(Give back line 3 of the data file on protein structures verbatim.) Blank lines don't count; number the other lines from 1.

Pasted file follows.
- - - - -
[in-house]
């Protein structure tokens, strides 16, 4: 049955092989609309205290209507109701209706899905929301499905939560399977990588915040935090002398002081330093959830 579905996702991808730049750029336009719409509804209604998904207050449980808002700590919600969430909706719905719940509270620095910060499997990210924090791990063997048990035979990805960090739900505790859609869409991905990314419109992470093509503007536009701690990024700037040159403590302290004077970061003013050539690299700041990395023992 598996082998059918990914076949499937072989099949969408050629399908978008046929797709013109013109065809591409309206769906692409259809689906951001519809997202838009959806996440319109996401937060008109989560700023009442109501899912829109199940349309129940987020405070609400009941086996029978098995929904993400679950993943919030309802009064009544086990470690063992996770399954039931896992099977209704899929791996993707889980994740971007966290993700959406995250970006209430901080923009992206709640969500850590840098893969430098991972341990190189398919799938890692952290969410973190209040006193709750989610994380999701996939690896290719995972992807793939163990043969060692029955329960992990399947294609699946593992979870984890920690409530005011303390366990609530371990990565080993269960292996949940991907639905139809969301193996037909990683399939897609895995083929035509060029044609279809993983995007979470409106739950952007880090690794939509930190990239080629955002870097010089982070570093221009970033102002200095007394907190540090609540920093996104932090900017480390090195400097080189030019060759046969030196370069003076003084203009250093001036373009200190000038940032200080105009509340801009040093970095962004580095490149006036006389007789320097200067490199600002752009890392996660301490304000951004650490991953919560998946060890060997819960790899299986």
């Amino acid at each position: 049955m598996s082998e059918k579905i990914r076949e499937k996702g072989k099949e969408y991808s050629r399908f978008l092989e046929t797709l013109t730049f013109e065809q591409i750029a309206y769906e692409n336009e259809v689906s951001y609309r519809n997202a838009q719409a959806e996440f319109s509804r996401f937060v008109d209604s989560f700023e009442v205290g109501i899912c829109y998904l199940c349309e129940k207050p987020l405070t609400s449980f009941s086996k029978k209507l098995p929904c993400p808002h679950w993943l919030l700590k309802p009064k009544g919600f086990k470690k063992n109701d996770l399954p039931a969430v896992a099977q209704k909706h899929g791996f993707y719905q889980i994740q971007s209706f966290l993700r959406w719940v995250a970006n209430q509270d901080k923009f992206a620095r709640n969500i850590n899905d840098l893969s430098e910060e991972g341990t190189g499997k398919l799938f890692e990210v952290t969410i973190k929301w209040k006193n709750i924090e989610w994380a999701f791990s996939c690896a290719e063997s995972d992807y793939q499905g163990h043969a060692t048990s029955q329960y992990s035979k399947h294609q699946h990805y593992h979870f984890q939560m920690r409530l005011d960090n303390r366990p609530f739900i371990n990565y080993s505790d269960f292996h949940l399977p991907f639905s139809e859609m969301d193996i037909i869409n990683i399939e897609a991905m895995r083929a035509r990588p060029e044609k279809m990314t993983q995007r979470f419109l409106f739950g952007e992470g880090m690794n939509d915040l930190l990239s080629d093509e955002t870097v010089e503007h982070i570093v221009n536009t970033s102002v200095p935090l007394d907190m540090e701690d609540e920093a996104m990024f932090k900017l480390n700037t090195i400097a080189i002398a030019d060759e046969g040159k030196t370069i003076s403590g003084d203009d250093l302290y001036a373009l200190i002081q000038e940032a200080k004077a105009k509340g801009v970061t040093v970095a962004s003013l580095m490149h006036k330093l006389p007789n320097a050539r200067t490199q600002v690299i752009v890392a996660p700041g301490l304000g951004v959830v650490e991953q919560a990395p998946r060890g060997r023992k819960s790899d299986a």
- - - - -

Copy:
């Amino acid at each position: 049955m598996s082998e059918k579905i990914r076949e499937k996702g072989k099949e969408y991808s050629r399908f978008l092989e046929t797709l013109t730049f013109e065809q591409i750029a309206y769906e692409n336009e259809v689906s951001y609309r519809n997202a838009q719409a959806e996440f319109s509804r996401f937060v008109d209604s989560f700023e009442v205290g109501i899912c829109y998904l199940c349309e129940k207050p987020l405070t609400s449980f009941s086996k029978k209507l098995p929904c993400p808002h679950w993943l919030l700590k309802p009064k009544g919600f086990k470690k063992n109701d996770l399954p039931a969430v896992a099977q209704k909706h899929g791996f993707y719905q889980i994740q971007s209706f966290l993700r959406w719940v995250a970006n209430q509270d901080k923009f992206a620095r709640n969500i850590n899905d840098l893969s430098e910060e991972g341990t190189g499997k398919l799938f890692e990210v952290t969410i973190k929301w209040k006193n709750i924090e989610w994380a999701f791990s996939c690896a290719e063997s995972d992807y793939q499905g163990h043969a060692t048990s029955q329960y992990s035979k399947h294609q699946h990805y593992h979870f984890q939560m920690r409530l005011d960090n303390r366990p609530f739900i371990n990565y080993s505790d269960f292996h949940l399977p991907f639905s139809e859609m969301d193996i037909i869409n990683i399939e897609a991905m895995r083929a035509r990588p060029e044609k279809m990314t993983q995007r979470f419109l409106f739950g952007e992470g880090m690794n939509d915040l930190l990239s080629d093509e955002t870097v010089e503007h982070i570093v221009n536009t970033s102002v200095p935090l007394d907190m540090e701690d609540e920093a996104m990024f932090k900017l480390n700037t090195i400097a080189i002398a030019d060759e046969g040159k030196t370069i003076s403590g003084d203009d250093l302290y001036a373009l200190i002081q000038e940032a200080k004077a105009k509340g801009v970061t040093v970095a962004s003013l580095m490149h006036k330093l006389p007789n320097a050539r200067t490199q600002v690299i752009v890392a996660p700041g301490l304000g951004v959830v650490e991953q919560a990395p998946r060890g060997r023992k819960s790899d299986a």